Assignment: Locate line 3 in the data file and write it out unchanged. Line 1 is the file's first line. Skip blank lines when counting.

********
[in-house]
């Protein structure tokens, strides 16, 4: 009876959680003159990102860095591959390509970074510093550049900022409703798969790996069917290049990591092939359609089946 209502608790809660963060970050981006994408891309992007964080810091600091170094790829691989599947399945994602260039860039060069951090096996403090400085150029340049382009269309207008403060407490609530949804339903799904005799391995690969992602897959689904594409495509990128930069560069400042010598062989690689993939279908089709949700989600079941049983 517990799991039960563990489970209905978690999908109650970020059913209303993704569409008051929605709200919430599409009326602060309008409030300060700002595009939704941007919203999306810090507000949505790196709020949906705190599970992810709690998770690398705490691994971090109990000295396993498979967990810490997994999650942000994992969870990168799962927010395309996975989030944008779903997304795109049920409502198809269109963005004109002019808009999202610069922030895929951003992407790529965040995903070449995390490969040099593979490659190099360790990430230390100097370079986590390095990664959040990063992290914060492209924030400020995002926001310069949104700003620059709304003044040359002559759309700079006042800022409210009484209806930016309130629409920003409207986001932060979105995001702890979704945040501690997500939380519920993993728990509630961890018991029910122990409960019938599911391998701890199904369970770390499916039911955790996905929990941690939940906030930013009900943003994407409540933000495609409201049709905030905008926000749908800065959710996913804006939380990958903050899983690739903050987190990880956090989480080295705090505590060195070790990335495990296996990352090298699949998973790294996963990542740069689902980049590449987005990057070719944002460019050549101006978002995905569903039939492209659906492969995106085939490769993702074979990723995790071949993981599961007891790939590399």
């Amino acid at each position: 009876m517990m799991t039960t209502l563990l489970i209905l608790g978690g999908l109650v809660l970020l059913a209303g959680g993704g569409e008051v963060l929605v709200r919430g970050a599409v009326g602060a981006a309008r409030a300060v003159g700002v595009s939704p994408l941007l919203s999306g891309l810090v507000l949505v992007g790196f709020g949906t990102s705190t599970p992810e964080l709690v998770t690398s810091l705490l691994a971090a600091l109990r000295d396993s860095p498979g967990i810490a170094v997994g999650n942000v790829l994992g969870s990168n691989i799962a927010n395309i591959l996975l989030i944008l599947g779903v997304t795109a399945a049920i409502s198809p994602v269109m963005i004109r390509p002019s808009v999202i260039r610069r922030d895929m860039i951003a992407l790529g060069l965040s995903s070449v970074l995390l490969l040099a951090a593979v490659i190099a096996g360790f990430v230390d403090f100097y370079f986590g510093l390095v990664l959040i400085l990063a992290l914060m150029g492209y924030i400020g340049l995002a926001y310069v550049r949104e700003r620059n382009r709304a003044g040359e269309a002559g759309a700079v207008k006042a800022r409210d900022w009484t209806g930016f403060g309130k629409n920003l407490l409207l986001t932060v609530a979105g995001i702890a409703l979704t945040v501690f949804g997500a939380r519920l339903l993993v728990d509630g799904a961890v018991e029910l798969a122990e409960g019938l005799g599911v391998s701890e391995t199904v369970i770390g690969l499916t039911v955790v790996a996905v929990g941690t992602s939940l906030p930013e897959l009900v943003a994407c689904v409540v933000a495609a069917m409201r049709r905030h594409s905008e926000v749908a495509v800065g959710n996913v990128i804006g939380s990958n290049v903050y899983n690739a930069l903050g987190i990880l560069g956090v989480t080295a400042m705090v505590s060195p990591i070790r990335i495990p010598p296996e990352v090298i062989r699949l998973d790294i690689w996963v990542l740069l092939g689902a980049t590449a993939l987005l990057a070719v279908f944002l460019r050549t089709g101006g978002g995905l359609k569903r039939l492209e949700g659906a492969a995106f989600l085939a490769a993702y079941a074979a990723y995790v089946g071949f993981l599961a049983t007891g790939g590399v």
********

């Amino acid at each position: 009876m517990m799991t039960t209502l563990l489970i209905l608790g978690g999908l109650v809660l970020l059913a209303g959680g993704g569409e008051v963060l929605v709200r919430g970050a599409v009326g602060a981006a309008r409030a300060v003159g700002v595009s939704p994408l941007l919203s999306g891309l810090v507000l949505v992007g790196f709020g949906t990102s705190t599970p992810e964080l709690v998770t690398s810091l705490l691994a971090a600091l109990r000295d396993s860095p498979g967990i810490a170094v997994g999650n942000v790829l994992g969870s990168n691989i799962a927010n395309i591959l996975l989030i944008l599947g779903v997304t795109a399945a049920i409502s198809p994602v269109m963005i004109r390509p002019s808009v999202i260039r610069r922030d895929m860039i951003a992407l790529g060069l965040s995903s070449v970074l995390l490969l040099a951090a593979v490659i190099a096996g360790f990430v230390d403090f100097y370079f986590g510093l390095v990664l959040i400085l990063a992290l914060m150029g492209y924030i400020g340049l995002a926001y310069v550049r949104e700003r620059n382009r709304a003044g040359e269309a002559g759309a700079v207008k006042a800022r409210d900022w009484t209806g930016f403060g309130k629409n920003l407490l409207l986001t932060v609530a979105g995001i702890a409703l979704t945040v501690f949804g997500a939380r519920l339903l993993v728990d509630g799904a961890v018991e029910l798969a122990e409960g019938l005799g599911v391998s701890e391995t199904v369970i770390g690969l499916t039911v955790v790996a996905v929990g941690t992602s939940l906030p930013e897959l009900v943003a994407c689904v409540v933000a495609a069917m409201r049709r905030h594409s905008e926000v749908a495509v800065g959710n996913v990128i804006g939380s990958n290049v903050y899983n690739a930069l903050g987190i990880l560069g956090v989480t080295a400042m705090v505590s060195p990591i070790r990335i495990p010598p296996e990352v090298i062989r699949l998973d790294i690689w996963v990542l740069l092939g689902a980049t590449a993939l987005l990057a070719v279908f944002l460019r050549t089709g101006g978002g995905l359609k569903r039939l492209e949700g659906a492969a995106f989600l085939a490769a993702y079941a074979a990723y995790v089946g071949f993981l599961a049983t007891g790939g590399v």